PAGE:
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Preterm birth accounts for ~12% of all births in the US and costs an estimated $26.2 billion each year. Current methods for identifying patients at risk for preterm birth rely on socioeconomic, behavioral, and clinical factors such as age, tobacco use, or previous preterm birth, respectively. Although there are numerous factors known to be associated with preterm birth, it remains difficult to accurately predict patients at risk.
A large prospective study of pregnant women led by Dr. Elovitz confirmed the association of cervicovaginal bacteria with preterm birth risk. Specific bacteria were found to be associated with either an increased or decreased risk of preterm birth. These results indicate that identification of bacteria could be used as a method for determining a patient’s risk of preterm birth.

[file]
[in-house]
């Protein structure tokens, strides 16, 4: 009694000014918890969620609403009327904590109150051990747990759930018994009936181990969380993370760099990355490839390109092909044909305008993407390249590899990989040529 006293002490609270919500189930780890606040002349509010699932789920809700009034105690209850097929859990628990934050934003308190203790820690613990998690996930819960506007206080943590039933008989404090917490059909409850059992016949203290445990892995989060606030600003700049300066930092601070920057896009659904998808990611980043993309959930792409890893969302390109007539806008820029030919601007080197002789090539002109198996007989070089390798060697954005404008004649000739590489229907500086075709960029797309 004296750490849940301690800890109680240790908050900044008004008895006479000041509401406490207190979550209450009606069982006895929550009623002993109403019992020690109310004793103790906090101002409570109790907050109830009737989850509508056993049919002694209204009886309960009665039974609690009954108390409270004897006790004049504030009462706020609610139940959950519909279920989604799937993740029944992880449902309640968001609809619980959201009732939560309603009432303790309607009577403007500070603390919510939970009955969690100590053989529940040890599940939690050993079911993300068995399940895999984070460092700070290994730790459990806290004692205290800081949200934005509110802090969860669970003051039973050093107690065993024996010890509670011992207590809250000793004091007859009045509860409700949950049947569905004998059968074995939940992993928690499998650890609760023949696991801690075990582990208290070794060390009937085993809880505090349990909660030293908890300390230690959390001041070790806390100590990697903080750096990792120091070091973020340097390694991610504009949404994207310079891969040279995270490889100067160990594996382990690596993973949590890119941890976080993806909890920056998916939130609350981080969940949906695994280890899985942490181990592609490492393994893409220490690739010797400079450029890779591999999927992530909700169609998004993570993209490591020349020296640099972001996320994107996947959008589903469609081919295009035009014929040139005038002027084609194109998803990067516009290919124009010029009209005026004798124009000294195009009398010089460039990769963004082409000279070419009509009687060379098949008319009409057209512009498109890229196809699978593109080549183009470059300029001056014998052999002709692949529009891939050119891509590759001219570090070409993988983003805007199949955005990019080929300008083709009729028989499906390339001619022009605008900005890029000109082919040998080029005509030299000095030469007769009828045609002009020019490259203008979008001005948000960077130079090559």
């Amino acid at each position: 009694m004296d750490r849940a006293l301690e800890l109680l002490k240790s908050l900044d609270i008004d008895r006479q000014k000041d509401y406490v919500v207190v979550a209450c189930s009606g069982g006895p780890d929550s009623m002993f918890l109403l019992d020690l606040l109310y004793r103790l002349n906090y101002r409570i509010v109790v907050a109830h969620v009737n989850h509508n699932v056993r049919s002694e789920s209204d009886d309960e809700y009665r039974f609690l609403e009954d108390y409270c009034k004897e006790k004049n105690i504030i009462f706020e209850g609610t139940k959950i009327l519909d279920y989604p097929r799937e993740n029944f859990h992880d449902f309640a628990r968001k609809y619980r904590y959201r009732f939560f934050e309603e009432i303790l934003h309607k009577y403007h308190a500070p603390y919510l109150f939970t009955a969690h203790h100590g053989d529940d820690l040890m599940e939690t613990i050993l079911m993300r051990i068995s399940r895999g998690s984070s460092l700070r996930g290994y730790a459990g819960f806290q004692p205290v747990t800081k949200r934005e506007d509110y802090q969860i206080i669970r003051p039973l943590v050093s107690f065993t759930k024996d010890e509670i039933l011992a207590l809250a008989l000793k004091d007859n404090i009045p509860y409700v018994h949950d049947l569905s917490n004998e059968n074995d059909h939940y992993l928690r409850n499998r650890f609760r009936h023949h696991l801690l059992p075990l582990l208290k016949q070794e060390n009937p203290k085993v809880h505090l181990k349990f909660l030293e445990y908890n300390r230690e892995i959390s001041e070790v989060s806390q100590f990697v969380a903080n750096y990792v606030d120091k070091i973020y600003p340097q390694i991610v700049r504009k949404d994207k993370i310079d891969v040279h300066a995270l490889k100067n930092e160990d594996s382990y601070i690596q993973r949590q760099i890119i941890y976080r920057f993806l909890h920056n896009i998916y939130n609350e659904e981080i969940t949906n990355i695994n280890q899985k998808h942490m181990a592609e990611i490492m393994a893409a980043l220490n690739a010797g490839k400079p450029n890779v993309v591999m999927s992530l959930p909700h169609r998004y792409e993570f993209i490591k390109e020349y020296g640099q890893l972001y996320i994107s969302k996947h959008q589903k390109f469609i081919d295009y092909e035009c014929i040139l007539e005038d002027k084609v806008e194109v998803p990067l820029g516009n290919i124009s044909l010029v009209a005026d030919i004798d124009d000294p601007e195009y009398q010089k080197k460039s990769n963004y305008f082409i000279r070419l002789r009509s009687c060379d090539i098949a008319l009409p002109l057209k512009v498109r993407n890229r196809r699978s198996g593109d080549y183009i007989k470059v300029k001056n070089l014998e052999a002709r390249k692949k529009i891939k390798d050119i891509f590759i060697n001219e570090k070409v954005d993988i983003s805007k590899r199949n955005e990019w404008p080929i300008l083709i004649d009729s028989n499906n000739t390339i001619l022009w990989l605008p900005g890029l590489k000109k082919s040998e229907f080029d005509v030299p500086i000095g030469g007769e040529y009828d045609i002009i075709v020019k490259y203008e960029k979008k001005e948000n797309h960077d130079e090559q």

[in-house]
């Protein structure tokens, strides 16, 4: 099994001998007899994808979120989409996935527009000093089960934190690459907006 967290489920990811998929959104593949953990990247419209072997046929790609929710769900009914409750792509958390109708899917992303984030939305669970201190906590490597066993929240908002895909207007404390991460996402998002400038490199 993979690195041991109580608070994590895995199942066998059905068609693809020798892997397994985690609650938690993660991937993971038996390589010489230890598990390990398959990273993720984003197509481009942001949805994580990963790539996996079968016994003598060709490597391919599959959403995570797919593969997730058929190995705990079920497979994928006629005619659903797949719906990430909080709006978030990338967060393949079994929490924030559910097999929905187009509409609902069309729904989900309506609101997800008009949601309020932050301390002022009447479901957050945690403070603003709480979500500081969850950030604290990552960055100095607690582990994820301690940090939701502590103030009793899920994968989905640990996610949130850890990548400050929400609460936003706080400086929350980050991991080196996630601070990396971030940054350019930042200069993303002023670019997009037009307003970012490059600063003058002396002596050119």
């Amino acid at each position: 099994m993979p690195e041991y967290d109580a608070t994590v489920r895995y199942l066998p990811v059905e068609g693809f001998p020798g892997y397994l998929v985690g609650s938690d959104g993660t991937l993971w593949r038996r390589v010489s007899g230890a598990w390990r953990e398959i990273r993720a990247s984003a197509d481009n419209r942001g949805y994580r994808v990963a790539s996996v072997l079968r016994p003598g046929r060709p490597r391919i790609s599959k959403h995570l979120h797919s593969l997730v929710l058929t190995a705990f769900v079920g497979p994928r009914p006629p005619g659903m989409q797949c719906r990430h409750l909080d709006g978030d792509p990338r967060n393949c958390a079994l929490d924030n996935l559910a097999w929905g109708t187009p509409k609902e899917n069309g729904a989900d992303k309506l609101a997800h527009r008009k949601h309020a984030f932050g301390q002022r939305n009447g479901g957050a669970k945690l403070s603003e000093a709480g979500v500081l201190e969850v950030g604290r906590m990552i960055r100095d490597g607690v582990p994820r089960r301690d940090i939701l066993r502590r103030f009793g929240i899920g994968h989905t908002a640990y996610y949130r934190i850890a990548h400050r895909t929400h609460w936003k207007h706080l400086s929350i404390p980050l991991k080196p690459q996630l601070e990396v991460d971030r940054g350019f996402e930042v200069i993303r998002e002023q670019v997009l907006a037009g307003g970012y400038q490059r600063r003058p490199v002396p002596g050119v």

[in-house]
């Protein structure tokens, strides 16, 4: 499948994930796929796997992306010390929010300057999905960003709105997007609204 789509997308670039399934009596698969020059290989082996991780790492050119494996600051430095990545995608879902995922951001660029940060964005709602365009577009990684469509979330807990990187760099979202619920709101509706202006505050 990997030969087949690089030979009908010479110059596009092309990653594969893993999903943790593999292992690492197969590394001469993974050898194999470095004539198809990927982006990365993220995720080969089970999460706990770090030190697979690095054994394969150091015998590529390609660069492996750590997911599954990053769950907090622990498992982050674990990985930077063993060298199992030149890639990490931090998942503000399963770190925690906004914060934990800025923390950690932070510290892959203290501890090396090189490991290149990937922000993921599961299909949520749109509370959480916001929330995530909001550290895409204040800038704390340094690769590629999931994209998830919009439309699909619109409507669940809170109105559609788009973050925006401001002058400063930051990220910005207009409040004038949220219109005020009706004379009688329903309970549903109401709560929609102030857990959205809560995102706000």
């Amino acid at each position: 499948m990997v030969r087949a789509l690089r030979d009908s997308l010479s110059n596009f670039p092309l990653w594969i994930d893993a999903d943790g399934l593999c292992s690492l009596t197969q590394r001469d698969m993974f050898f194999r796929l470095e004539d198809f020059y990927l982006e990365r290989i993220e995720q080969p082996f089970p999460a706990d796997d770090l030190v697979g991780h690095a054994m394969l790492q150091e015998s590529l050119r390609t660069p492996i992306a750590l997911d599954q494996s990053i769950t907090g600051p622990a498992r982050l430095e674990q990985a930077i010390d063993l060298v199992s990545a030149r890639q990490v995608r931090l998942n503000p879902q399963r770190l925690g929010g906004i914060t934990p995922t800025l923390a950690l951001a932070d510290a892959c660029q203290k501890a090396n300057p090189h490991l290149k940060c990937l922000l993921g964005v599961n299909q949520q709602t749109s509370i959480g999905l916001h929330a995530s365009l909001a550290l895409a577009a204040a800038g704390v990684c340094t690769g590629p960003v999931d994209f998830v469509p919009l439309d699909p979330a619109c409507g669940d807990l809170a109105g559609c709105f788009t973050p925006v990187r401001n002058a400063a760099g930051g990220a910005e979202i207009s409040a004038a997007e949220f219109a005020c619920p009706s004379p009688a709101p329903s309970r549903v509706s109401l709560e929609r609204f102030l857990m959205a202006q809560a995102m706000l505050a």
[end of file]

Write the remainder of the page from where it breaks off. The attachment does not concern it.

Identification of risk of preterm birth
Stage of Development:
Prospective clinical study complete
Docket # 17-8103